Pegula Six Year Anniversary

The city of Buffalo was introduced to Terry Pegula on February 18th, 2011 when he purchased the Sabres franchise from B. Thomas Golisano. A natural gas development tycoon from Pennsylvania, Pegula’s arrival in Western New York was originally met with apprehension from the Sabres fan base. That was until he took to the podium for his inaugural press conference. There he exuded the essence of his enthusiasm regarding this franchise, and his commitment to keep the team in Buffalo. His famous line “We’re gonna win a Stanley Cup.  And then you know what we’re gonna do?  We’re gonna win another Stanley Cup” resonated with fans as a new hope arrived to a franchise and fan base starving for a championship.

Fast forward six years later. Though the Sabres have struggled in the standings since Pegula took over, making just one playoff appearance, the franchise approaches the end of a much needed re-build and the future appears bright. Not only did Pegula make improvements within the organization, he has also invested millions into the development of real estate endeavors in the arena district downtown. Once a barren parking lot, the area surrounding Harbor Center and Canalside are flourishing with new business and pedestrian activity. A majority of the credit for that evolution goes to the Pegulas. The key now is to put a consistent winning product on the ice.

Over the past few seasons, fans have endured a whole lot of “suffering” as predicted by former general manager Darcy Regier. Supporters of the blue and gold watched two consecutive seasons of intentional losing in order to procure franchise changing talent, and for the first time in years, while still a longshot in 16-17’, the Sabres are involved in the playoff conversation. Young stars like Sam Reinhart and Jack Eichel have become the new faces of the franchise along with veteran acquisitions Ryan O’Reilly and Kyle Okposo. The team has come a long way from fielding a roster with forgettable fringe players like Zenon Konopka and Cory Conacher.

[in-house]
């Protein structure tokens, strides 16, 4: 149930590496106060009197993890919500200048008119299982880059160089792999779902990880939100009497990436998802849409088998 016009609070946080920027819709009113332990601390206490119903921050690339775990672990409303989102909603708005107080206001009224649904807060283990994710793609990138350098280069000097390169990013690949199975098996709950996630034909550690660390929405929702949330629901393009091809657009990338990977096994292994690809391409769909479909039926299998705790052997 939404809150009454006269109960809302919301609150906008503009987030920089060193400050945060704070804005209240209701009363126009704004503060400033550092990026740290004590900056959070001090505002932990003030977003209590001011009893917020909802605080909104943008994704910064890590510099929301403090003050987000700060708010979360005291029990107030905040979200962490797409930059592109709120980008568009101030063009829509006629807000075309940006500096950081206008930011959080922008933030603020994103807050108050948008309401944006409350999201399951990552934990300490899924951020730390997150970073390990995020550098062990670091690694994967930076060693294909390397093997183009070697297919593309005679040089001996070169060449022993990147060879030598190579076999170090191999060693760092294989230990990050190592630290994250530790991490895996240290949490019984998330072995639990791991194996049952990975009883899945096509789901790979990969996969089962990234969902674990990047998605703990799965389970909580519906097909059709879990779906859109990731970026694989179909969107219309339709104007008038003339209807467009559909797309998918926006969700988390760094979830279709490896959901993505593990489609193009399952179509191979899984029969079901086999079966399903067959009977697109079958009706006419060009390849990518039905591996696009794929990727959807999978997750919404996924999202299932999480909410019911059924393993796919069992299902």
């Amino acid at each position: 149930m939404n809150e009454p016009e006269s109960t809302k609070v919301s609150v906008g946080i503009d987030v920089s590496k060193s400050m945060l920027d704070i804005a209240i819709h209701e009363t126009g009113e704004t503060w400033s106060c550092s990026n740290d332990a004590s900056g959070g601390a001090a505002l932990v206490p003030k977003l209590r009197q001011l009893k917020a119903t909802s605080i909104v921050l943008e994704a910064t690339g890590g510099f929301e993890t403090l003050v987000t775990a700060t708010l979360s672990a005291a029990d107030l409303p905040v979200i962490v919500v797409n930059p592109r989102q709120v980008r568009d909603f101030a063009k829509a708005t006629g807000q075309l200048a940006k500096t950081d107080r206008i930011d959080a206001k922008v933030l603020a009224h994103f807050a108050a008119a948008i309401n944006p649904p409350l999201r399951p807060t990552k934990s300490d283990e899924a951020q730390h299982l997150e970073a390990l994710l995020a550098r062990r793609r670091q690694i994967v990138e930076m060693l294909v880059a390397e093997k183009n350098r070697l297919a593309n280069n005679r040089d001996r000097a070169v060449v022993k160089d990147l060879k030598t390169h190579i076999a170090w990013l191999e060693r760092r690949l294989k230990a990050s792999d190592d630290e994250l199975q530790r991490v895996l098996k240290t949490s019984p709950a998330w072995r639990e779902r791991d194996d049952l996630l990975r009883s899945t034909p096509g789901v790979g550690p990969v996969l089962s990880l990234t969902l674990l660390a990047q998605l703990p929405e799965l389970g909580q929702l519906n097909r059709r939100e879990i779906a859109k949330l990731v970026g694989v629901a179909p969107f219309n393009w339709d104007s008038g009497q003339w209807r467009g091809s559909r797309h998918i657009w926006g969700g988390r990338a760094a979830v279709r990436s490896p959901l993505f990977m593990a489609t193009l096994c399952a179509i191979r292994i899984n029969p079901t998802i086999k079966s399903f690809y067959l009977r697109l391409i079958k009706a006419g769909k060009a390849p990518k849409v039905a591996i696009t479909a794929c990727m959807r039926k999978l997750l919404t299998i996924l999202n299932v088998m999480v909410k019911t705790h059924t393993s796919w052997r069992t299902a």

It certainly isn’t easy for a new owner to accept the fact that his team needs to be bad before true, sustainable success can be attained, but Pegula took the challenge in stride, and while fans are growing increasingly impatient to see a contending team take the ice at Key Bank Center, the progress is there. One of main differences between Pegula and his predecessor, is the fact that the self-made billionaire is not shy about spending money to improve his team. Under Golisano, the Sabres always had to operate as a “budget team”, never able to spend up to the salary cap. As the fifth richest owner in the sport, Pegula has paid top dollar, allowing GM Tim Murray to spend up to the cap. This financial freedom has kept the Sabres competitive in the free agent market, an arena in which they’ve been historically modest.

Despite the noticeable positivity surrounding the future of the franchise, Murray will have to add much need reinforcements on defense this off-season if he wants to keep his owner convinced that he is the man for the job. The honeymoon is reaching an end between Murray and the fan base. If the Sabres fail to reach the playoffs next season, the truculent GM could be on the hot seat.

Supporters of the team continue to stand behind Terry Pegula, and his dream to build the Sabres into an NHL powerhouse. Success is coming, and considering the amount of time and money he has invested into the team and city in general, nobody is more anxious to see the Sabres contend. The process has taken place exactly as intended. The suffering is nearing an end. The collective patience of fans, players and coaches will soon pay off. It took six years to get the ship pointed in the right direction and the waiting will soon be over, as promised when Terry Pegula took over. Stay tuned.

Anthony Sciandra
Anthony Sciandra
Staff Writer, BHC Podcast Host, and Website Admin. I'll never forget my first game at Marine Midland Arena in 1998. Sabres crushed the last place Lightning 4-1. Nearly spilled my Capri Sun. Bachelors in Communications from the University at Buffalo.
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